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Women in Music: June Carter Cash

22nd Jun 2012

Women in Music: June Carter Cash

At the mention of June Carter Cash, film-goers will recall the 2005 biopic, Walk The Line, in which Reese Witherspoon gave an Oscar-winning performance as the feisty singer who rescued country music legend Johnny Cash from a life of addiction and despair.

But that only tells half the story. Valerie June Carter was born on June 23, 1929, in Maces Spring, Virginia, the second of three daughters.

“Music was a strong, beautiful thread that tied the people of the mountains,” June’s son, John Carter Cash, wrote in his touching memoir, Anchored in Love: An Intimate Portrait of June Carter Cash (2007.)

Her father, Ezra Carter, and his wife, Maybelle Carter, had formed The Carter Family, a traditional folk music group, with relatives A.P. Carter and Sara Carter, and they began recording in 1927. They soon became one of America’s most popular radio acts, touring all year round.

One of the Carter Family’s many fans was a young Johnny Cash, who wrote in his 1997 biography, Cash, that their music inspired “the folk revival of the late 1950s and early 1960s, and today’s ‘alternative’ country movement.”

June’s voice wasn’t particularly strong, but nonetheless she had joined the group by the age of ten. She learned to play the banjo, autoharp, and guitar. June was also a ‘natural-born clown,’ winning over audiences with her knockabout comedy routine.

In 1952, June married honky-tonk singer Carl Smith. But by the time their daughter, Carlene, was born in 1955, they had separated. June moved to New York, where famed director Elia Kazan persuaded her to study acting.

June moved back to Nashville and married former football player Edwin ‘Rip’ Nix in 1957. Their daughter, Rosey, was born a year later. June toured with Elvis Presley and Patsy Cline.

June also toured with another rising star, Johnny Cash. By 1961, they had fallen in love.

Both were married, however, and a further obstacle to their relationship was posed by Johnny’s drug and alcohol abuse. (It was during this turbulent period that June co-wrote one of Johnny’s most famous songs, Ring of Fire, with Merle Kilgore.)

Although most people credit June as a good influence on Johnny, Vivian Cash, his first wife, held a much darker view. “I couldn’t understand how anyone could have control like (June) did unless it was devil-driven,” Vivian remarked in her posthumously-published memoir, I Walked the Line (2007.)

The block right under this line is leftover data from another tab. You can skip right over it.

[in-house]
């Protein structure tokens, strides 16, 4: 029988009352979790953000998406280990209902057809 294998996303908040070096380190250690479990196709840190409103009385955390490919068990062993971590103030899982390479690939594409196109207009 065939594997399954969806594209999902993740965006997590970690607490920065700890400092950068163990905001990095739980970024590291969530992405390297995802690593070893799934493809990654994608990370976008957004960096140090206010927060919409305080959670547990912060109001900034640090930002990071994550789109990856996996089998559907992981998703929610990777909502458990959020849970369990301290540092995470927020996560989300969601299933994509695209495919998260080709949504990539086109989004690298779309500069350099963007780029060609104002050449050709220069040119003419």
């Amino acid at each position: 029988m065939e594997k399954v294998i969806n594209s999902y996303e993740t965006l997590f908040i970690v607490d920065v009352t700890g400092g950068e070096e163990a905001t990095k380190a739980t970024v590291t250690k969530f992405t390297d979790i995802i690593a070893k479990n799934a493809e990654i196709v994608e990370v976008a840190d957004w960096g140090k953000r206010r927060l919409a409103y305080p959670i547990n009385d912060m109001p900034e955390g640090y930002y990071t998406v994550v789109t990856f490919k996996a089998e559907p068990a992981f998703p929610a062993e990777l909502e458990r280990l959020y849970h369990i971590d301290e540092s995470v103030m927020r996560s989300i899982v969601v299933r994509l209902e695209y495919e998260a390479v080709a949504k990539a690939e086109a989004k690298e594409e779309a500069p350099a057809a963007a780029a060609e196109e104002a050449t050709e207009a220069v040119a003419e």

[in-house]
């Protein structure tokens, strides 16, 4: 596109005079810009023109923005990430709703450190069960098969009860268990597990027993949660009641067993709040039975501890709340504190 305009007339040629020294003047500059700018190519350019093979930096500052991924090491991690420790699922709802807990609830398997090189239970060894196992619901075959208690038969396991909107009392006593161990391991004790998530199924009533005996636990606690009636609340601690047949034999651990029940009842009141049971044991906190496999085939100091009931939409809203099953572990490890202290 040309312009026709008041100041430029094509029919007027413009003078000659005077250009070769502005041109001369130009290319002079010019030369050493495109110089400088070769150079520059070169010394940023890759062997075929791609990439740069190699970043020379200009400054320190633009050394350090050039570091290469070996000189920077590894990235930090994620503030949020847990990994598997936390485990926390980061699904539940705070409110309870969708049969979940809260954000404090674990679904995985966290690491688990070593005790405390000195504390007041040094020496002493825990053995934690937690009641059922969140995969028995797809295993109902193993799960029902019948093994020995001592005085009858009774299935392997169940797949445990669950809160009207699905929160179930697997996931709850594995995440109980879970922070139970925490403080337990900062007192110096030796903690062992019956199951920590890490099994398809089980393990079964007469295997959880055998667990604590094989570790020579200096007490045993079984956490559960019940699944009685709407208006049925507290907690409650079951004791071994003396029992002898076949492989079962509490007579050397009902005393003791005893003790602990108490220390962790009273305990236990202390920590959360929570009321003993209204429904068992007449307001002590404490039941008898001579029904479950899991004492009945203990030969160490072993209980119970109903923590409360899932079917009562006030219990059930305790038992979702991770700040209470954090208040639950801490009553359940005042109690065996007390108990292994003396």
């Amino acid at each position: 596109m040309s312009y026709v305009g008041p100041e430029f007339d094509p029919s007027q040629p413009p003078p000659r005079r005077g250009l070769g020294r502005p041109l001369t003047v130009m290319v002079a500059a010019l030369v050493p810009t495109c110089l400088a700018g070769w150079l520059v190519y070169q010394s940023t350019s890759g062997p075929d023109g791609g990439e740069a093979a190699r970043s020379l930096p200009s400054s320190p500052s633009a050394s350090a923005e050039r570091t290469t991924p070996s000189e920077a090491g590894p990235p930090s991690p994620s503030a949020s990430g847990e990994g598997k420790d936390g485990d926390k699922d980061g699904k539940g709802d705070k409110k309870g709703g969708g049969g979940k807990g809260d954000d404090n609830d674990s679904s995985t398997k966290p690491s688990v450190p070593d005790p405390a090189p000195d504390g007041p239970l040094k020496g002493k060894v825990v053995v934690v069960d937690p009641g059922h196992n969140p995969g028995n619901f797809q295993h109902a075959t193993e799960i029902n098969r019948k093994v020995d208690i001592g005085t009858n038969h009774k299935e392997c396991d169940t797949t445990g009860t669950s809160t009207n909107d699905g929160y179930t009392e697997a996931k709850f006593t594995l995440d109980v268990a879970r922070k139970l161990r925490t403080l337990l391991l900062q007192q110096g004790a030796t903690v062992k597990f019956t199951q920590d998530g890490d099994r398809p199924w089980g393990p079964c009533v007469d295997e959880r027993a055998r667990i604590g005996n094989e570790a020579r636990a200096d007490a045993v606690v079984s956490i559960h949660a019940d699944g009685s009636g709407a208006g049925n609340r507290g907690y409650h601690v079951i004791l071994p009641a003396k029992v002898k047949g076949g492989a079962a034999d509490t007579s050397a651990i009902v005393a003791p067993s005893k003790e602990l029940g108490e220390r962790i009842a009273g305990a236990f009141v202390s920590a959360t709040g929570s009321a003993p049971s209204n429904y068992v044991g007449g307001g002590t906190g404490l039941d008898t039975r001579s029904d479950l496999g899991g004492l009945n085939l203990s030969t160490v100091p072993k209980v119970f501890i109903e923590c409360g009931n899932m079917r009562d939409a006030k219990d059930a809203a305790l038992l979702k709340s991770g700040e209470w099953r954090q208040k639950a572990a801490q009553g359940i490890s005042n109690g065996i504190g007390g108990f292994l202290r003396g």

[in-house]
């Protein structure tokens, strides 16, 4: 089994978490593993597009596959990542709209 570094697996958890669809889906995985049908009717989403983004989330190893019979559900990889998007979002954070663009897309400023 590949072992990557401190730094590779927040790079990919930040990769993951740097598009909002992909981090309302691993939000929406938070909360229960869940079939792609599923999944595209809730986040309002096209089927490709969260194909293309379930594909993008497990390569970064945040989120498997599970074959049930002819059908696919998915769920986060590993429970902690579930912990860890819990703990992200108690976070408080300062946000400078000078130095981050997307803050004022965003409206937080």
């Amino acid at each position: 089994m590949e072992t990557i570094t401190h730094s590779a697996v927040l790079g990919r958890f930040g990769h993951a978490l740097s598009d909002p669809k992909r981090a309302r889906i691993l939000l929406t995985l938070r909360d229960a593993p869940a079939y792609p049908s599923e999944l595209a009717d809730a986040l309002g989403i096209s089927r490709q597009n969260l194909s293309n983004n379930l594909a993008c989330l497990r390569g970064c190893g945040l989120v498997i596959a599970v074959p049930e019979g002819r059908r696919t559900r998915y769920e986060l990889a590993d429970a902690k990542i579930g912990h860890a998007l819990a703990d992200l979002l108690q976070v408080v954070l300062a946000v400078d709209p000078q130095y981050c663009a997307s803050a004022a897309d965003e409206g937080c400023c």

An album of duets, Carryin’ On With Johnny Cash and June Carter (1967), spawned hits like If I Were a Carpenter, Jackson, and a cover of Bob Dylan’s It Ain’t Me Babe. But June hesitated to marry Johnny until he finally got clean.

June and Johnny were married in 1968, and their son, John, was born in 1970.

After taking her husband’s name, June worked to establish herself as an artist in her own right with her début solo album, Appalachian Pride (1975.)

In the mid-1970s, June – a ‘prayer warrior’ – completed a doctorate through the Christian International Bible College. She and Johnny collaborated on a deeply personal film, Gospel Road (1973.)

But by the end of that decade, Johnny had relapsed into addiction. After a brief separation, June organised a family intervention, and Johnny entered the Betty Ford Clinic.

In 1982, the Cashes and their young son were the victims of an armed robbery at Cinnamon Hill, their home in Jamaica. Moved by the compassionate response of the local people, they decided to keep the house, once inhabited by June’s favourite poet, Elizabeth Barrett Browning.

Among My Klediments, June’s first volume of autobiography, was published in 1979, followed by From the Heart in 1984. Like Johnny, June was committed to humanitarian causes. Jimmy Carter, US president from 1977-81, was a distant relation.

In 1999, June recorded a second album, Press On, winning a Grammy award in 2000. Her final album, Wildwood Flower, was released in 2002. One of her most enduring hits was Will the Circle Be Unbroken?

At the end of her life, June suffered from arthritis and other ailments. Her unexpected death, on May 15, 2003, was followed by the passing of both Johnny Cash and her daughter, rock singer Rosey Nix Adams, just months later. (June’s eldest daughter, Carlene Carter, is a country music star in her own right.)

In 2007, John Carter Cash produced a tribute album, Anchored in Love, featuring artists like Willie Nelson, Sheryl Crow, and Rosanne Cash. The singer Jewel is currently filming a TV movie about June’s life.

Johnny Cash described his wife as “one of the most neglected artists in country music.” June’s finest recordings are collected in Keep on the Sunny Side and Duets.

Tara Hanks

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